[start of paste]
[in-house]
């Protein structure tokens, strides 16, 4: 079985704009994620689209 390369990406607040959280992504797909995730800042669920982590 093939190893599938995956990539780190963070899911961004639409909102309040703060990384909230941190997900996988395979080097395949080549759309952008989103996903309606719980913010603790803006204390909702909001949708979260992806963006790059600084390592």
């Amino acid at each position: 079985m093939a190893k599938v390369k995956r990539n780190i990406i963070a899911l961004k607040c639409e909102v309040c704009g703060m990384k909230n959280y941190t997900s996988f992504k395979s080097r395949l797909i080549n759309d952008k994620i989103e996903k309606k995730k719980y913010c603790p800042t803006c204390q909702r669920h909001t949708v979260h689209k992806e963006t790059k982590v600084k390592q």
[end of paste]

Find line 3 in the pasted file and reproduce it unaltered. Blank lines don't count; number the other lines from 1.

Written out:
């Amino acid at each position: 079985m093939a190893k599938v390369k995956r990539n780190i990406i963070a899911l961004k607040c639409e909102v309040c704009g703060m990384k909230n959280y941190t997900s996988f992504k395979s080097r395949l797909i080549n759309d952008k994620i989103e996903k309606k995730k719980y913010c603790p800042t803006c204390q909702r669920h909001t949708v979260h689209k992806e963006t790059k982590v600084k390592q």